Summertime is usually a quiet time in Paris. Many residents leave for holidays in the country or vacations overseas, and those who stay enjoy a rare few weeks of relatively traffic-free living. But an initiative to close a main riverside road has caused traffic jams and frayed nerves.
Members of the city's Green Party staged a small celebration by the Seine River last weekend to unveil a new plaque renaming a stretch of road running alongside the river. Officially, it is called the "George Pompidou route," after France's former president. But some Parisians have recently taken to calling it the "velorution promenade" - the promenade of the bicycle revolution - and want to make the name change official.
The new name applies to a 4.5 kilometer stretch of the road that is closed to auto traffic until August 15. And environmentalists like Alain Lipietz, the Green Party candidate for president in next year's elections, hope the closure will encourage more people to leave their cars at home and walk, bike or use public transportation.
Mr. Lipietz, who arrived at the river celebration on a bike, said 90 percent of the Paris transportation budget should be devoted to public transportation. If mass transit is affordable and reliable, he said, most Parisians will use it instead of driving to work.
More public transportation was a key demand of the Green Party, when it joined the new leftist coalition government of Paris Mayor Bertrand Delanoe earlier this year. And the Green agenda is gaining popularity in other parts of France. In this spring's municipal elections, the party captured 12 percent of the vote in many regions.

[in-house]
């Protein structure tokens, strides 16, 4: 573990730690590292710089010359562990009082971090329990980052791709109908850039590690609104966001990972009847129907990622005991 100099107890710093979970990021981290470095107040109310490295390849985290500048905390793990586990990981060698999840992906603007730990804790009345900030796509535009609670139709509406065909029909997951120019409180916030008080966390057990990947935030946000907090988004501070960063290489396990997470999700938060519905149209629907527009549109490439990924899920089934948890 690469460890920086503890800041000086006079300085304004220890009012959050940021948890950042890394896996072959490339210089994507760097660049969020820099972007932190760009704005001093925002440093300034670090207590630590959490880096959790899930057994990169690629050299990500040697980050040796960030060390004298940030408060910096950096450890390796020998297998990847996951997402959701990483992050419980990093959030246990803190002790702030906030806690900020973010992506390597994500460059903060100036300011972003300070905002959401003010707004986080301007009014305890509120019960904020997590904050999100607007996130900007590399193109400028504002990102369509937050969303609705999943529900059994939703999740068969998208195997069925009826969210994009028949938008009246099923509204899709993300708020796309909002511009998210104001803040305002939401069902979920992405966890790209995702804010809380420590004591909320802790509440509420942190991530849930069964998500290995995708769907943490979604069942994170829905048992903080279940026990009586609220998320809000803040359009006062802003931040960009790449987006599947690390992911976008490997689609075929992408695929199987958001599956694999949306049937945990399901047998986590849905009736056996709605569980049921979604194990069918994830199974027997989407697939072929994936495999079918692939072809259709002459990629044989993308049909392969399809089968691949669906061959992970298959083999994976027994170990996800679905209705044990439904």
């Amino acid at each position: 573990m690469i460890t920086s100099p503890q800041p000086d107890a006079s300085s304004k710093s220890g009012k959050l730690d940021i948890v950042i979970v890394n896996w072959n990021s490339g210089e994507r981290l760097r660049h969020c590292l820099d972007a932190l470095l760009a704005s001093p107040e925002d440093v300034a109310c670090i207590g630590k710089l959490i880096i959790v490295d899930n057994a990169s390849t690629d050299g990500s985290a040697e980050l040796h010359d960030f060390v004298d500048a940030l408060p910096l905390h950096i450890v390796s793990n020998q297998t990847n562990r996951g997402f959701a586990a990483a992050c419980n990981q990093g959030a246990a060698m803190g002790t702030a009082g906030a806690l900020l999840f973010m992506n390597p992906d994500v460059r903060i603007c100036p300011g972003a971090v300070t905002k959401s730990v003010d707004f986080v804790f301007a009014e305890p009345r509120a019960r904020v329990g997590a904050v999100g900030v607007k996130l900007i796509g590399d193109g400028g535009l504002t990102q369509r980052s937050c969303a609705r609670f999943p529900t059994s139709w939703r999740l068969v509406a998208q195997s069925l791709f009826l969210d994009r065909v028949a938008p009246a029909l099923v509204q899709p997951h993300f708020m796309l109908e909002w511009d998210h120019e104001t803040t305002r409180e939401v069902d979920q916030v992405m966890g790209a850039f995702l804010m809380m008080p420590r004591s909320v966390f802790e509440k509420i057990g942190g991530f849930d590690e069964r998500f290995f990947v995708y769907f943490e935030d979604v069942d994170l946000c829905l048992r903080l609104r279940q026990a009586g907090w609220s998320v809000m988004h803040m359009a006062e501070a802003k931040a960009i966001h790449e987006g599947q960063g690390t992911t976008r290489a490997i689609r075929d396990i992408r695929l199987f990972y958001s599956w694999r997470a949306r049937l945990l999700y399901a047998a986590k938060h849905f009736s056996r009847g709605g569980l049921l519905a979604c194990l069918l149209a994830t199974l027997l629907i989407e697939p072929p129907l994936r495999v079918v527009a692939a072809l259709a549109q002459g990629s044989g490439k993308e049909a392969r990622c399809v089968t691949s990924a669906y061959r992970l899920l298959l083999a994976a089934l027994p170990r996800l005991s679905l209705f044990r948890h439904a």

And the Green emphasis on better public transportation is appealing to many Parisians. Catherine Hourde does not belong to the party, but she supports its emphasis on public transportation. Mrs. Hourde says she no longer drives in the city because of the traffic jams. And like many Parisians this summer, she complains about pollution in the city.
But not everybody supports closing down the Seine River road. The closure has clogged up other roads in the city, leaving many drivers irate.
Even bikers like Olivier Poro are angry about the measure. Mr. Poro is a courier. And this summer, he says, he is spending much of his workday stuck in traffic jams. But Mr. Poro says he also enjoys being able to bike by the Seine after work.
And conservative politicians accuse the Greens of showing disrespect for Mr. Pompidou by seeking to rename the road. Even Socialist Mayor Delanoe criticized the renaming initiative as "totally uncalled for."
But Mr. Lipietz is unfazed. He says if Mr. Pompidou were alive, he would be pleased to be part of a small transportation revolution.